Ninja Warriors, The


by Random Access: Nigel Brown, Tiny Williams, Robert Whitaker
Virgin Games Ltd
1989
Your Sinclair Issue 49, January 1990   page(s) 91

Here comes Ninja Warriors, the great new flight sim from (No, it's not! Ed), er... the rather exciting football management game (Tell the truth, or you'll have to type in Input Output! Ed) (Oh no, anything but that!!) Okay, just when you thought you'd seen more ninja games than you could shake a shuriken at, here comes another!

Ninja Warriors is a horizontally scrolling chop-'em-up. The scenario isn't very original either, the usual stuff about evil dictatorships and two super-warriors, (robot ninjas in this case), pitched against all the tyrant's forces. Still, this one does come from The Sales Curve, the people who brought us the Megagame Silkworm. In it, your task is to hack through six levels of soldiers, big nasty robots, tanks, even fire-breathing punk types, to sort out the dictator himself. You're 'packing' two swords and a limited amount of shurikens. This stock is replenished by killing rifle grenade soldiers and certain other baddies so you'd be advised to use them sparingly. The problem is that you can't help involuntarily flinging them all over the shop as you somersault about! It's very tricky!

What made the Taito arcade game special was the fact that two players could simultaneously ninja their way over three monitors for ultra-wide-screen action. On the humble Speccy this effect has been 'reproduced' by reducing the screen area to a horizontal strip. It's a bit like watching a movie on TV that's been filmed in Cinemascope - you know, when the picture ends up with a black band at the top and bottom so it can all fit in. Still, I've seen worse! Also, in the arcades there are nice graphical touches when you get hit and start to look more and more robot-like with bits of metal exposed. Slashing baddies with your two short swords produces a bit of gore (not for those of a nervous disposition) and a body on the floor. Though these touches are retained in the 16-bit versions, they ain't in the 8-bit job. When a baddie is despatched, it initiates a routine more akin to someone being beamed up to the Starship Enterprise than 'popping his clogs'. Furthermore, I was only reminded that I was a robot by the nice 128K metallic sound when I took a hit.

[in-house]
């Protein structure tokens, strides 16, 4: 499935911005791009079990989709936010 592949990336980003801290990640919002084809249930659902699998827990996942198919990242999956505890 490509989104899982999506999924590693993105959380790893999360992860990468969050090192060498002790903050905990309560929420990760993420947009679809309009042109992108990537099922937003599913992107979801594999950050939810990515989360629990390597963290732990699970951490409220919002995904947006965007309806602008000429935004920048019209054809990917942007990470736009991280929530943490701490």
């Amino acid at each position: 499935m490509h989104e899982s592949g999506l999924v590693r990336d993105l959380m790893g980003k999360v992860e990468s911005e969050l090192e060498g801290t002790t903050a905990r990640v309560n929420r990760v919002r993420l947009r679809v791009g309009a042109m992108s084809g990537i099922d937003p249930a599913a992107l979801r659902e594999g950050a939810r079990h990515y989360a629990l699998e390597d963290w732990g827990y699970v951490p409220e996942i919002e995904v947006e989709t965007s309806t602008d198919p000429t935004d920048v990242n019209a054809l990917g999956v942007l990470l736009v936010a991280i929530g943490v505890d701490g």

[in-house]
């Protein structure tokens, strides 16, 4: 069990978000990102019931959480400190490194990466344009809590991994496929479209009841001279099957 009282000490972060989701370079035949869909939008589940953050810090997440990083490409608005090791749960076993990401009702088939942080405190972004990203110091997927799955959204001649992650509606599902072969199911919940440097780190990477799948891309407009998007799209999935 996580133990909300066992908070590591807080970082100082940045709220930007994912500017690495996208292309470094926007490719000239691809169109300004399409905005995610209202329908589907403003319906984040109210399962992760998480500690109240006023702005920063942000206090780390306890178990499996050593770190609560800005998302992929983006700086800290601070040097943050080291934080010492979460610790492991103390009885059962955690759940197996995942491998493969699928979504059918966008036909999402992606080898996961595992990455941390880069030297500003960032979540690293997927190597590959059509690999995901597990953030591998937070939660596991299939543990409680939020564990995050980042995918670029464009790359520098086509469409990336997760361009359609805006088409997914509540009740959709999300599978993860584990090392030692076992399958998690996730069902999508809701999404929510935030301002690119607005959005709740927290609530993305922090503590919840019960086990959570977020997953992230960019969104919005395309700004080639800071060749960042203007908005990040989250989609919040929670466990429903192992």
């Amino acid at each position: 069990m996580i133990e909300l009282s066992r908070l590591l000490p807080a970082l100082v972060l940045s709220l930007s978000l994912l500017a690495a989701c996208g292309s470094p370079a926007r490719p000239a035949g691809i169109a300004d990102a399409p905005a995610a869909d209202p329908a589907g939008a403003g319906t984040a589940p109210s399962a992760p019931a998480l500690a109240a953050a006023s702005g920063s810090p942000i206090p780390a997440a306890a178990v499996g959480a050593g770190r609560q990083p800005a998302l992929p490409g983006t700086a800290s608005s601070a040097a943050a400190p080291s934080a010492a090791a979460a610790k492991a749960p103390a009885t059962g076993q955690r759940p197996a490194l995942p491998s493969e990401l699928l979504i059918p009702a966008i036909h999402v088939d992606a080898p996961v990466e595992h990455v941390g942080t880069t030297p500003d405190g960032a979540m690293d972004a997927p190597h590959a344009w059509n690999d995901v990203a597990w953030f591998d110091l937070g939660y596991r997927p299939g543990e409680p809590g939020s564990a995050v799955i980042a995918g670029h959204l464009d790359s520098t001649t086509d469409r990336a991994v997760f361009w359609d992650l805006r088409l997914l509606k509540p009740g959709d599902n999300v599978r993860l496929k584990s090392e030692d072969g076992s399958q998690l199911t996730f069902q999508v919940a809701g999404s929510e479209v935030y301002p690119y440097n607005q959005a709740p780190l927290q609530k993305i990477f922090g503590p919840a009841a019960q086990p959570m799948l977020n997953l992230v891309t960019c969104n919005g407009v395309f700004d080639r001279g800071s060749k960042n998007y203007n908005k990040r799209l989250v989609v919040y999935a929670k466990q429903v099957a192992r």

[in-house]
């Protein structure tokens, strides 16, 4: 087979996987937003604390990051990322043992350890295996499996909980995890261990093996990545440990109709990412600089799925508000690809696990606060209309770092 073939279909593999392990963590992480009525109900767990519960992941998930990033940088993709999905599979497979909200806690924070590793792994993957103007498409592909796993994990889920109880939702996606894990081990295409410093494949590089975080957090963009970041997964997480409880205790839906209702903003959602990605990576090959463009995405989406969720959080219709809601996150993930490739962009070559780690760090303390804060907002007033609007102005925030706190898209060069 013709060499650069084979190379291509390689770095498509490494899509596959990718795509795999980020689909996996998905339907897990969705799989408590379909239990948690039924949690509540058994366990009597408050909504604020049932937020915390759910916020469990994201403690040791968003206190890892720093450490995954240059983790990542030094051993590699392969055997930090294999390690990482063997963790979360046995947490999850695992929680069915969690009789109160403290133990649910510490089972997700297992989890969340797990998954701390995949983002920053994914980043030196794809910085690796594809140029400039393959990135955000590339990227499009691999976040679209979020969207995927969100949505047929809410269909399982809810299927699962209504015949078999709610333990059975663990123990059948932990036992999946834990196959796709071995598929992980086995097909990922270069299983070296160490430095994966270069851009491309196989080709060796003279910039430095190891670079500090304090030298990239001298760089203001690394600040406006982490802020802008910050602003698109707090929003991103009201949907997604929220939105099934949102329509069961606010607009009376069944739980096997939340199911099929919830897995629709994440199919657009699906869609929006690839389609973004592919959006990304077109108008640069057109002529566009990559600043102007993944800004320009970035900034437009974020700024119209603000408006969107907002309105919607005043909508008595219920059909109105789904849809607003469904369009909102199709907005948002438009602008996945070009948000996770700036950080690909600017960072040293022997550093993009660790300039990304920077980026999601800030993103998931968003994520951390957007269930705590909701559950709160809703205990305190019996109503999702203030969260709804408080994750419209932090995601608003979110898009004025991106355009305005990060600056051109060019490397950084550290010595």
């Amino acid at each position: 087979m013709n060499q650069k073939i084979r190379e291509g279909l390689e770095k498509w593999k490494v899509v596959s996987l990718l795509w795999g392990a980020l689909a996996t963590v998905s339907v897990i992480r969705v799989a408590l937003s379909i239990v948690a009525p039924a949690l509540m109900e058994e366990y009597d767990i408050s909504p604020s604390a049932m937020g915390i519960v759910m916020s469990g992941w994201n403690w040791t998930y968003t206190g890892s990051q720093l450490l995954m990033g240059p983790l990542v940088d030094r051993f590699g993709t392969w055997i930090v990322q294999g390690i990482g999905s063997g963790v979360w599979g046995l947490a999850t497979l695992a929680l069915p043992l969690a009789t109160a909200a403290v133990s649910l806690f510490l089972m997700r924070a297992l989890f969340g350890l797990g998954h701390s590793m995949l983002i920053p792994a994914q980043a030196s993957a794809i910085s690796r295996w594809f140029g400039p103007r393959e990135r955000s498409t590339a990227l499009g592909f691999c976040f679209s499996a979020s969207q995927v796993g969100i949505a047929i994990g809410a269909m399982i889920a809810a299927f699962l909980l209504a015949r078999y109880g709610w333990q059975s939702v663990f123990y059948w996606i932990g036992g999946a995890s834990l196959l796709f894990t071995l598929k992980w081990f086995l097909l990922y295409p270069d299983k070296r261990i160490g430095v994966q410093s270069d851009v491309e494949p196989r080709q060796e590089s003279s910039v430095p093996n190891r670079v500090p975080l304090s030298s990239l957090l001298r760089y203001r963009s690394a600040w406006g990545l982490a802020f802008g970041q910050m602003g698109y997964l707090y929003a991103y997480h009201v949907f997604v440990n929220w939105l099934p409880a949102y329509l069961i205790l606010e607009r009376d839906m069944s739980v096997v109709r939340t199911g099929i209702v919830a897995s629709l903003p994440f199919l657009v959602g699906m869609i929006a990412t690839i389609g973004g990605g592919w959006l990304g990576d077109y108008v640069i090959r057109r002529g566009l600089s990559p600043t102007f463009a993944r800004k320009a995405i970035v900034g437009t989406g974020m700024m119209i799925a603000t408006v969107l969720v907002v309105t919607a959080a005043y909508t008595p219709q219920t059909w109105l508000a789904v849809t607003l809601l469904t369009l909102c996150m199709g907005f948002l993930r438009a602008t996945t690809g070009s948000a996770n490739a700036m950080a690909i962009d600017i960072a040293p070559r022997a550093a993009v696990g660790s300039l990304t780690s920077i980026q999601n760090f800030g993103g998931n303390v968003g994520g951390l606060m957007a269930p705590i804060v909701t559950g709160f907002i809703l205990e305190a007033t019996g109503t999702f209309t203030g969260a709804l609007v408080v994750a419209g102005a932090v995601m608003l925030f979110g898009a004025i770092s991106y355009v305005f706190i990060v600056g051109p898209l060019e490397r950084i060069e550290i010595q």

The main part of the arcade that remains is the two player element, and this it reproduces admirably. The nicely animated huge tank sprites, interspersed on higher levels, are a disappointment though. "Three times hurray!" I cried when I saw them. "Now for some big explosions!" In fact, all that happens is that you chop the man in the turret a few times and then the tank trundles off! Overall then, not really a bad game, but just more samey stuff which doesn't make the most of its arcade original.


Life Expectancy: 60%
Instant Appeal: 75%
Graphics: 80%
Addictiveness: 70%
Overall: 70%

Summary: Maybe I couldn't expect more from the Speccy conversion of such a big arcade game, but for me it's a disappointing hack-'em-up scroller.

Transcript by Chris Bourne

Your Sinclair Issue 70, October 1991   page(s) 60

A horizontally-scrolling two-player multiload beat-'em-up which isquite a respectable hackie-baddie and well worth an look. Smart shading spruces up the graphics, gameplay is the same as usual, but the difficulty is pitched about right. An easy game to get into and fun to plod away at. (It was in the Fists Of Fury compilation.)


Overall: 65%

Transcript by Chris Bourne

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